After romantic dates, love affairs, and being in a loving relationship, a question starts to run through the mind of the unmarried: To marry or not to marry? Deciding on marriage is really a tough job, and it can be even more difficult in Nepal.
It is still unknown how humans make marriage decisions. We can find thousands of contextual socio-cultural factors and personal reasons everywhere.
Let’s take the example of the South Asian socio-cultural context, including Nepal, where marriage is considered a kind of coming-of-age experience or rite of passage, in which a ceremony of metamorphosis turns a boy and a girl into a man and a woman, respectively.
Moreover, so much of our cultural ethos and social values revolve around the institution of marriage. Without being married and living in society, much of adulthood would in a sense become culturally meaningless in Nepal.
The majority of Nepalis would say that even if marriage is disliked, distasted, or regretted as a personal decision, it would still be embraced, enjoyed, and celebrated as part of a sociocultural institution. Whatever decision you take on marriage, it is always an advantage to understand how you can better handle the process of deciding on marriage. Let’s have a look.
The process of deciding on marriage
Indeed, many people go through different phases of deciding on marriage. Mostly, it can be due to the reason that marriage provides them with a safe framework to fulfil their sexual needs. However, marriage cannot be reduced to only natural inclinations. Even in these times of quick gratification, monogamous marriage still finds its significance due to reasons such as family love, togetherness, friendships, opportunities for support and the sense of comfort and care it provides.
Deciding on marriage, just like any other important decision in life, depends on individual thinking, evaluation, and judgment. It can be a highly mechanistic and rational process when an individual goes through the steps of identifying a purpose for marriage desire, establishing criteria, evaluating alternatives, and selecting the best possible option.
Similarly, marriage decisions can also be a matter of psychology and biology, depending on the subtle genetic signals your subconscious mind picks up from the other person for procreation and how much your choice resembles your father and mother.
Hence, always return to your initial criteria for getting married when evaluating the effectiveness of your marriage decisions—gap analysis of your marriage expectations versus reality.
For example, if you married someone for their possessions because of what the individual has–a bank balance, a green card, a visa, social status, and a handsome face, you cannot put your expectations so much on human qualities such as honesty, integrity, commitment, and care. Your expectations will only disappoint you.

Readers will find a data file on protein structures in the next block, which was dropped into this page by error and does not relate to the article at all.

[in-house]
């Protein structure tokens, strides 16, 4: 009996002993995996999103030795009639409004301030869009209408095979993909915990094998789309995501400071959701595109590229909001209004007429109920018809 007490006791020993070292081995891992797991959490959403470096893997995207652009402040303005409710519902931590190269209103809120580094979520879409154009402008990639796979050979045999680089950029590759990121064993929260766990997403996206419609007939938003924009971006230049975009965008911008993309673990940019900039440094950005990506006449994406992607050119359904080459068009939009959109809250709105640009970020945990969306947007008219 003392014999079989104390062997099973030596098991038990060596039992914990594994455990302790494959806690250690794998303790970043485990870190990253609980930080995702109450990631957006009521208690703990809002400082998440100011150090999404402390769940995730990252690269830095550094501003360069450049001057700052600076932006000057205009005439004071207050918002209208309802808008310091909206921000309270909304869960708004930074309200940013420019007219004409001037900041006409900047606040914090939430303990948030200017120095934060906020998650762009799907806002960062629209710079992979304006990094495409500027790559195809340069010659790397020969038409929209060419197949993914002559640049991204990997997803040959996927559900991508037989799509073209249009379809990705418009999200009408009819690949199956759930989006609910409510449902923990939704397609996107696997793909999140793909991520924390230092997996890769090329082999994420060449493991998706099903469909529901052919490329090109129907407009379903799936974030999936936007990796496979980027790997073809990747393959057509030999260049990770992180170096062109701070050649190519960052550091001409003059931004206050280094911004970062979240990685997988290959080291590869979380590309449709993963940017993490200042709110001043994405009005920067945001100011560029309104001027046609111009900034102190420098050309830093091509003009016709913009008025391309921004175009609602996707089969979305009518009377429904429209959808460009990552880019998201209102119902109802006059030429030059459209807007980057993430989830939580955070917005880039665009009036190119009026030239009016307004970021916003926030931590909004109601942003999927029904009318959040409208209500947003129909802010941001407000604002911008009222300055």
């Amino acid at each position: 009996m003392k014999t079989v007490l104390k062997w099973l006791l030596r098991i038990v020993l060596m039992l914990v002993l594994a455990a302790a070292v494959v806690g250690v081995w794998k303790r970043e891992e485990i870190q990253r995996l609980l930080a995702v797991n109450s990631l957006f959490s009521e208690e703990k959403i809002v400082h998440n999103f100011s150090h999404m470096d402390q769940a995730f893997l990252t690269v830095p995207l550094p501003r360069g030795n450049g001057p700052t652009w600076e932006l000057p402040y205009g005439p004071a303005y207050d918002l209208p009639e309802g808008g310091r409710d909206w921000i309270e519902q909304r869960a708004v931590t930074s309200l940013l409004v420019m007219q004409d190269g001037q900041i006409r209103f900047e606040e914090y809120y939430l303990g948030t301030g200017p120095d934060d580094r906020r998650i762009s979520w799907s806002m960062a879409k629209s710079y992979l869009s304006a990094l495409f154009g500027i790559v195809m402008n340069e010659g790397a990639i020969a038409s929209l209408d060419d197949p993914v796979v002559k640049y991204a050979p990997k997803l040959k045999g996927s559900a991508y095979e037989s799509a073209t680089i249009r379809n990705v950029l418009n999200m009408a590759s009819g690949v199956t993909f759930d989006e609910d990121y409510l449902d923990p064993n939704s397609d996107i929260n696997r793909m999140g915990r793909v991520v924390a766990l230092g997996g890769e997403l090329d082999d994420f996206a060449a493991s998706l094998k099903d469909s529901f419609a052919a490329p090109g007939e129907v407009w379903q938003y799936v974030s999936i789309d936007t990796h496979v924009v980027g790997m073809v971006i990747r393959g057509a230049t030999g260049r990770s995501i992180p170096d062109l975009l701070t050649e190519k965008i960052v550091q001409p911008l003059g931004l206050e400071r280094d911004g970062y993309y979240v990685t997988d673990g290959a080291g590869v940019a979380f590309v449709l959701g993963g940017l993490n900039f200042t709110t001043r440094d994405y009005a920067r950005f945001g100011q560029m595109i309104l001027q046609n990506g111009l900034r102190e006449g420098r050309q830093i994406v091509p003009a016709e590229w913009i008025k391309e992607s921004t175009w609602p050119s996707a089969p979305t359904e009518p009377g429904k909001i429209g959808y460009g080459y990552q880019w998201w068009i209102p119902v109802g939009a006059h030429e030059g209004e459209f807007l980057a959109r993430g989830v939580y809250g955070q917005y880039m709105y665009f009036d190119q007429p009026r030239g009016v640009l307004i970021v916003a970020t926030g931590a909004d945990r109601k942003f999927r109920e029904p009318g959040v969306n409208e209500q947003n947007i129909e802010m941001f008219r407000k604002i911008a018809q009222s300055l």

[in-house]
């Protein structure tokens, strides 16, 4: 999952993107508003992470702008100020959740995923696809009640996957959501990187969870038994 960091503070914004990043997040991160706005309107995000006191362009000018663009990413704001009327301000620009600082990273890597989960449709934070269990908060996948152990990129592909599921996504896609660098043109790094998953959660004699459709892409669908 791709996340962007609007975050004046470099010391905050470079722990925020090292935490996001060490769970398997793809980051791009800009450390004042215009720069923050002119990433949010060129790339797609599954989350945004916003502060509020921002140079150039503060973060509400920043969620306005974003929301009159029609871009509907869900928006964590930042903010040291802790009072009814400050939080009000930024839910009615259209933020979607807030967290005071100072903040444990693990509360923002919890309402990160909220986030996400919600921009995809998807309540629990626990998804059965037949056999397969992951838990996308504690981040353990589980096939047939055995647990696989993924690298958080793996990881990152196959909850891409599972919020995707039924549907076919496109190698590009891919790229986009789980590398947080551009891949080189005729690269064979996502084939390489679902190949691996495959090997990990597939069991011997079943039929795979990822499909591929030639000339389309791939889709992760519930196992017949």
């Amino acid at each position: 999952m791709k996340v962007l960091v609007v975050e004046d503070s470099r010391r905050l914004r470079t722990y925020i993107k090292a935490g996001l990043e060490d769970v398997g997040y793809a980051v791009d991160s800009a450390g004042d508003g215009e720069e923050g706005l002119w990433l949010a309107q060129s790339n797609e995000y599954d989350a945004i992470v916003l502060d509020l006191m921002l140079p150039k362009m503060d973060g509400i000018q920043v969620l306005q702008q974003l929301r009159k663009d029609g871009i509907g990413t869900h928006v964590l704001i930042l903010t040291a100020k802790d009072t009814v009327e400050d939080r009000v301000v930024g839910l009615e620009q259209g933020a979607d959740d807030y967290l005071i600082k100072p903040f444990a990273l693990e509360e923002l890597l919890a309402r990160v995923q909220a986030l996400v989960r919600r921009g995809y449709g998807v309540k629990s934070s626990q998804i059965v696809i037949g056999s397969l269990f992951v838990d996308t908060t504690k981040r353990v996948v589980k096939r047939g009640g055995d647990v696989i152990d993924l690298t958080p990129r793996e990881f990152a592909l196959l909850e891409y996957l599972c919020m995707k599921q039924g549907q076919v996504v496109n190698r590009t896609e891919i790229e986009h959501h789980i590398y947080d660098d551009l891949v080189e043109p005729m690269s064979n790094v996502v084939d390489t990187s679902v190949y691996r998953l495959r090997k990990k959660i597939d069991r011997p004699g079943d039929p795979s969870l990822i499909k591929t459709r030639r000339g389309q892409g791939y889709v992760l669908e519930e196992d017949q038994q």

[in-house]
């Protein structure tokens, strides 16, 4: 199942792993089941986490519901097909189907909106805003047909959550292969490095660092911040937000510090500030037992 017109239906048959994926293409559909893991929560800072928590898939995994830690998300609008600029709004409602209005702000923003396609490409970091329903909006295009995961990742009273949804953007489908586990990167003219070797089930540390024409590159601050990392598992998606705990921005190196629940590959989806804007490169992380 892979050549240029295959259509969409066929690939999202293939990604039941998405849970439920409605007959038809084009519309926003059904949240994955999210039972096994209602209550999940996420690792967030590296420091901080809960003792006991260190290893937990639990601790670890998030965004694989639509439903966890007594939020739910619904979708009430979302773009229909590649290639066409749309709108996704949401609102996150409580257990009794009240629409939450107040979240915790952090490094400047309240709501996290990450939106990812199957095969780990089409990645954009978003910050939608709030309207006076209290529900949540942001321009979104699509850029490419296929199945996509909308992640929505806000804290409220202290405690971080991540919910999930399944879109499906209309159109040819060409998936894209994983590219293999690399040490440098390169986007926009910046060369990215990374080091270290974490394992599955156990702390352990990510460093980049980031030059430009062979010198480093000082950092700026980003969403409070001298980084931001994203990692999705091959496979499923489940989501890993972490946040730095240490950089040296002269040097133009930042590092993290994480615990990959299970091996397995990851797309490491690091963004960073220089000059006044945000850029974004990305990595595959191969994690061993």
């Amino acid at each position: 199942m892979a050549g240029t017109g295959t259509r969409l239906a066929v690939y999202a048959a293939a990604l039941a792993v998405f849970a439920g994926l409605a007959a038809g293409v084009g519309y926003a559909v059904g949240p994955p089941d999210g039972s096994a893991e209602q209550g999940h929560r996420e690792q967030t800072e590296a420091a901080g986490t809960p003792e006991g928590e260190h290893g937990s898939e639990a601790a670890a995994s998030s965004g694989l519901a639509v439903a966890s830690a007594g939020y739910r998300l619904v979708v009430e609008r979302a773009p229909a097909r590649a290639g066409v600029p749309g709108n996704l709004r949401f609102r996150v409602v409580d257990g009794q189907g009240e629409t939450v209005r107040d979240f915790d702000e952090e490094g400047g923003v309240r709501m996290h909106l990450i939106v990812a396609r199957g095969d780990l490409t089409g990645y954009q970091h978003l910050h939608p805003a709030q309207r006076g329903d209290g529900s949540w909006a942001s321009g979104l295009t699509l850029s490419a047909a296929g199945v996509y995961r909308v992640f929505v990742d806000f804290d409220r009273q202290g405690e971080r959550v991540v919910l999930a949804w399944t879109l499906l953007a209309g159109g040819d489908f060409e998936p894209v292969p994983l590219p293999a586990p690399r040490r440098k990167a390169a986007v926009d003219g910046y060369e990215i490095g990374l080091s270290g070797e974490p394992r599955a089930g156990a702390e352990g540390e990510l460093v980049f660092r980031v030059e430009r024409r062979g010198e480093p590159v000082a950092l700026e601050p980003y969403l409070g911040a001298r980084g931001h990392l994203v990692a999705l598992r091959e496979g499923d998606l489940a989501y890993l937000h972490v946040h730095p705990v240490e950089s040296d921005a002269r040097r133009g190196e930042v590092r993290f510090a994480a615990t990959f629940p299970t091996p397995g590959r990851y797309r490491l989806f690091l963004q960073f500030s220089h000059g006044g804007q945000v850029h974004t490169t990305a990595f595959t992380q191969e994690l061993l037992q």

Sometimes, unnecessary urgency to arrive at a quick marriage decision may also leave you with long-term bitterness, regret, loss, and stress. And, we also need to acknowledge that it is not overly rational.
Deciding on marriage generally falls under the realm of bounded rationality, where decisions are taken under the conditions of sufficient yet incomplete information about the other person. These decisions are also influenced by preferential bias and momentary emotional conditions like excitement and peer pressure.
In other words, marriage decisions are taken under the condition of risk because, based on what we know about the other person, we can never exactly know how things will unfold. Hence, we can only make satisfactory marriage decisions, not perfect ones.
More importantly, whatever reason you decide to marry (money, residence, a great escape, economic advantage, a dependent visa, or that beautiful face), be satisfied if it works out well. However, if marriage makes you feel disappointed and more importantly if you cannot make your own decision due to deciding on marriage, you must be strong enough to challenge yourself and should be able to leave.
Love vs marriage
Interestingly, George Bernard Shaw argued that it is most unwise for people in love to get married. And, the more we linger on deciding on marriage, the more we realise that marriage is not about love.
Love has never been a part of marriage; marriage is an arrangement for fulfilling our social, cultural, economic and family obligations.
Hence, we find all sorts of depression, disappointments and regrets in marriage when we confuse it with love. Leave love behind for the lovers if you are deciding on marriage. Marriage makes you realise that you need other inspirations, motivations, objectives and challenges than love.
Love is not enough as it is just a feeling that fades. Then, what shall we do with expectations when people change? From a loving person to a monster and back to normal again…
Hence, marriage is about realising the importance of togetherness for all those things we struggle for, overcome and achieve.
Deciding on marriage works if we can remain interested in each other even when we are not attracted anymore. When it comes to marriage, the most important things are talking and listening.
Again, as philosopher Friedrich Nietzsche stated, “When marrying, one should ask oneself this question: Do you believe that you will be able to converse well with this woman into your old age? Everything else in marriage is transitory…”
Therefore, do not get into marriage without a vision, strategy and action plan. Be rather supportive and blunt, even if marriage appears like a business deal. Discuss and decide on roles, skills, expectations, and responsibilities in clear terms without being defensive and deceptive.
Never promise a word that cannot be translated into action. Get into a marriage if both of you know how to make it work.